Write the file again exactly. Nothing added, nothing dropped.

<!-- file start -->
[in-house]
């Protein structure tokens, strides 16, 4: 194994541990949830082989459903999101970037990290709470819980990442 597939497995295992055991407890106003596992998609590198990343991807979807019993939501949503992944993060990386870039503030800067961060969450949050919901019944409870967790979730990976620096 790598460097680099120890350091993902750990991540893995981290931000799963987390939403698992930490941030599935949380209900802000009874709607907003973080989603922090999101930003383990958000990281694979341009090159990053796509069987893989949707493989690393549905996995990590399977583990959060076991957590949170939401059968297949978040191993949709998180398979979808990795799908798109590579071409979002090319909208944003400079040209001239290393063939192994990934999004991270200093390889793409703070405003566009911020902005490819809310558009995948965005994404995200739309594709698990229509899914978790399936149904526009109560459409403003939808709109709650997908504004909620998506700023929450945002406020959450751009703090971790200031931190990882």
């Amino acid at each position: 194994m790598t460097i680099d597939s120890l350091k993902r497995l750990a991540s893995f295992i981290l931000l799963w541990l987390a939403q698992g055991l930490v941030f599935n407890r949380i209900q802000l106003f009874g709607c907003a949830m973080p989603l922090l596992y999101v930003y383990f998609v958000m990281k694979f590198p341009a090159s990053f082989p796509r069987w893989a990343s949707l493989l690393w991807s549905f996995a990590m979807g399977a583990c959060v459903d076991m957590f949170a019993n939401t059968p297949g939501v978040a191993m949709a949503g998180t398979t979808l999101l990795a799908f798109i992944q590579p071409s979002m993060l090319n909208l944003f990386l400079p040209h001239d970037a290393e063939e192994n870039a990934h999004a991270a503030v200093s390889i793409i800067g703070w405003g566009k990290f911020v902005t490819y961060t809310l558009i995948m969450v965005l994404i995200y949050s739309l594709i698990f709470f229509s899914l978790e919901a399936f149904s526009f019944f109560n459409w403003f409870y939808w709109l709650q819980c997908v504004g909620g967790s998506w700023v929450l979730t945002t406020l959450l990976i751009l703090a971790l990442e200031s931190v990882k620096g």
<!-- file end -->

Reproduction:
[in-house]
């Protein structure tokens, strides 16, 4: 194994541990949830082989459903999101970037990290709470819980990442 597939497995295992055991407890106003596992998609590198990343991807979807019993939501949503992944993060990386870039503030800067961060969450949050919901019944409870967790979730990976620096 790598460097680099120890350091993902750990991540893995981290931000799963987390939403698992930490941030599935949380209900802000009874709607907003973080989603922090999101930003383990958000990281694979341009090159990053796509069987893989949707493989690393549905996995990590399977583990959060076991957590949170939401059968297949978040191993949709998180398979979808990795799908798109590579071409979002090319909208944003400079040209001239290393063939192994990934999004991270200093390889793409703070405003566009911020902005490819809310558009995948965005994404995200739309594709698990229509899914978790399936149904526009109560459409403003939808709109709650997908504004909620998506700023929450945002406020959450751009703090971790200031931190990882």
């Amino acid at each position: 194994m790598t460097i680099d597939s120890l350091k993902r497995l750990a991540s893995f295992i981290l931000l799963w541990l987390a939403q698992g055991l930490v941030f599935n407890r949380i209900q802000l106003f009874g709607c907003a949830m973080p989603l922090l596992y999101v930003y383990f998609v958000m990281k694979f590198p341009a090159s990053f082989p796509r069987w893989a990343s949707l493989l690393w991807s549905f996995a990590m979807g399977a583990c959060v459903d076991m957590f949170a019993n939401t059968p297949g939501v978040a191993m949709a949503g998180t398979t979808l999101l990795a799908f798109i992944q590579p071409s979002m993060l090319n909208l944003f990386l400079p040209h001239d970037a290393e063939e192994n870039a990934h999004a991270a503030v200093s390889i793409i800067g703070w405003g566009k990290f911020v902005t490819y961060t809310l558009i995948m969450v965005l994404i995200y949050s739309l594709i698990f709470f229509s899914l978790e919901a399936f149904s526009f019944f109560n459409w403003f409870y939808w709109l709650q819980c997908v504004g909620g967790s998506w700023v929450l979730t945002t406020l959450l990976i751009l703090a971790l990442e200031s931190v990882k620096g």